It’s a degree that takes a strong numerical and research-orientated approach backed up with essential practical skills. As such, you’ll leave us with a valuable range of professional tools to help you succeed in this rewarding area.
Features and Benefits
- Learn on-location at Chester Zoo. Part of the course (the ‘Zoo Conservation unit’) is delivered in association with the North of England Zoological Society at Chester Zoo, giving you key access to the zoo’s collections and facilities. This theory unit is taught by specialists at the zoo and our own staff over an intensive two week period. Three-month work placements can be carried out at an accredited zoo or similar institution in the UK or overseas.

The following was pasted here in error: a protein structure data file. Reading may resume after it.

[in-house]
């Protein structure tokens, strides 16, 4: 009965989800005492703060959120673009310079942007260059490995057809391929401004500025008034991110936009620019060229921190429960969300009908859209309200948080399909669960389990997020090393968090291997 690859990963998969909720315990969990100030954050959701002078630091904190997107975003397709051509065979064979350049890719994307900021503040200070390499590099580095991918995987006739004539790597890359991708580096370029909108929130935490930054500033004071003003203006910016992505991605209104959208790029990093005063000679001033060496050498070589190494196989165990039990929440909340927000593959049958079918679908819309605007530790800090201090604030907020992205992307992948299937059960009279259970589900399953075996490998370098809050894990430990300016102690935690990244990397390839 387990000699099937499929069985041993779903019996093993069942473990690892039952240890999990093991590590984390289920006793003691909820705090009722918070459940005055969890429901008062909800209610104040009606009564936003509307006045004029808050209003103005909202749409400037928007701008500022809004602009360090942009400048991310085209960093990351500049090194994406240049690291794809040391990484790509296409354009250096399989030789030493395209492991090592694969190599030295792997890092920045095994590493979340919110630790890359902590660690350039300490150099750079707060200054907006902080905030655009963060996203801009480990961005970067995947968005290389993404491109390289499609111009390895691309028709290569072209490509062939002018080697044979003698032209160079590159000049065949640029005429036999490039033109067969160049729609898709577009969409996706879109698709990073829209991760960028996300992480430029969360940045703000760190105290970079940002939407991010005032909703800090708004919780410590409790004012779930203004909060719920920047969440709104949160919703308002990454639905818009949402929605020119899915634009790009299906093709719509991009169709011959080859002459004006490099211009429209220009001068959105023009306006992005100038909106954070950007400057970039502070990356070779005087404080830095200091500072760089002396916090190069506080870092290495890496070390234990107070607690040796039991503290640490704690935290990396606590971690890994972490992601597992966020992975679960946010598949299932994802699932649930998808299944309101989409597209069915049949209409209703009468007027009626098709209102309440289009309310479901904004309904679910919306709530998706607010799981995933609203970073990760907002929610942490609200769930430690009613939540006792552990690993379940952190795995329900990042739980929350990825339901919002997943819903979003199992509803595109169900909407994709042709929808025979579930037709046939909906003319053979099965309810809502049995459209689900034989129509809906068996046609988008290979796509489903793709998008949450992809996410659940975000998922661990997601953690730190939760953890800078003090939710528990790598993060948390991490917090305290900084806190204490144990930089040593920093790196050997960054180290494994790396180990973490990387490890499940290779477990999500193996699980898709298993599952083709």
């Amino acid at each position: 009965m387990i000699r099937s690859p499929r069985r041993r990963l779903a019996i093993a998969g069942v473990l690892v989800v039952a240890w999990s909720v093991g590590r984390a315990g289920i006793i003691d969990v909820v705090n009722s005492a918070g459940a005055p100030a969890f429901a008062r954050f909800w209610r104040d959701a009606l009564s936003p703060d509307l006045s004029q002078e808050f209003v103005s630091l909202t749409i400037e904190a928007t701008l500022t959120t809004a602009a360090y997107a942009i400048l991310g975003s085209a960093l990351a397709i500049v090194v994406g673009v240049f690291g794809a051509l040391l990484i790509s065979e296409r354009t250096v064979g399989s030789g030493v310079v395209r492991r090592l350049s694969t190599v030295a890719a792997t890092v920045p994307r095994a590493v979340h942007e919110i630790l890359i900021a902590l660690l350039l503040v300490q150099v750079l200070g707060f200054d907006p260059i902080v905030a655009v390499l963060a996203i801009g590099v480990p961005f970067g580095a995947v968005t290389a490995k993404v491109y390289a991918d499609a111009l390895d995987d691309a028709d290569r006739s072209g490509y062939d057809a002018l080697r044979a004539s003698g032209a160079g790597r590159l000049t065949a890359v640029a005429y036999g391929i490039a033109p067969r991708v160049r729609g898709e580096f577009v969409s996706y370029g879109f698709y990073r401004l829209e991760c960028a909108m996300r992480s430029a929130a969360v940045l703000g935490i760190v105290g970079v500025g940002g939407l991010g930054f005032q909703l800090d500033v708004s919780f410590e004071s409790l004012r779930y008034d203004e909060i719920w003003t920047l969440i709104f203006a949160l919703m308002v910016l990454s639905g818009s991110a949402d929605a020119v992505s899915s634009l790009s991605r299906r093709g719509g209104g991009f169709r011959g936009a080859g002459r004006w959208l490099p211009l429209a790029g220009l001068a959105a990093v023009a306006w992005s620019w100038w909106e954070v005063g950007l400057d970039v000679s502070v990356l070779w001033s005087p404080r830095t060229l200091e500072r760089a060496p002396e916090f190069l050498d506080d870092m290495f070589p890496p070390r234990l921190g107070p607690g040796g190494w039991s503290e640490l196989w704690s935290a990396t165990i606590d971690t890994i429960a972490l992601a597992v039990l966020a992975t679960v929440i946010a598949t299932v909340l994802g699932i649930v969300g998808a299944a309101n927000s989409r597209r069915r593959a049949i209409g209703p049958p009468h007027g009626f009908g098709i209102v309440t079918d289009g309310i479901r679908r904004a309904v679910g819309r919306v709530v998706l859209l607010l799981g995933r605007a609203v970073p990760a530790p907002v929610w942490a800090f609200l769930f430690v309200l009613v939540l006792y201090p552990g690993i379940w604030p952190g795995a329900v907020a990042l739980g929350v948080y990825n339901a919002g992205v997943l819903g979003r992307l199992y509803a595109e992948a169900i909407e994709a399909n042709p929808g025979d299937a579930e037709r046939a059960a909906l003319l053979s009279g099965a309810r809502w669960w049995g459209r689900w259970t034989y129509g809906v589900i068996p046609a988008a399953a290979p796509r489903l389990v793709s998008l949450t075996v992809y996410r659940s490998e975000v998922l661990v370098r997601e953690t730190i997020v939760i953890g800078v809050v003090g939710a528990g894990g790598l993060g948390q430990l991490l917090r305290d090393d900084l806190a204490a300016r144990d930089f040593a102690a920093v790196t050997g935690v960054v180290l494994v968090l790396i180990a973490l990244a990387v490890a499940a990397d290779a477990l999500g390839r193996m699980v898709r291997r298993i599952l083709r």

- We've invested heavily over the last decade, including high specification teaching and research facilities for molecular biology, population genetics, animal behaviour and physiology.
- Our research makes an impact on policy and the management of biodiversity. We apply scientific knowledge to habitat conservation and restoration, species management and community-based conservation. Our expertise in conservation biology is aligned with the University's Ecology and Environment Research Centre.
- Incredible international opportunities. If you opt for one of our field courses you can gain valuable practical experience in ecological and data collection techniques in Poland, Ecuador or East Africa, where you could visit some of the most famous wildlife sites in the world, including the Ngorongoro Crater, the Serengeti National Park, the Amazonian forest and the last primaeval forest in Europe (Białowieźa).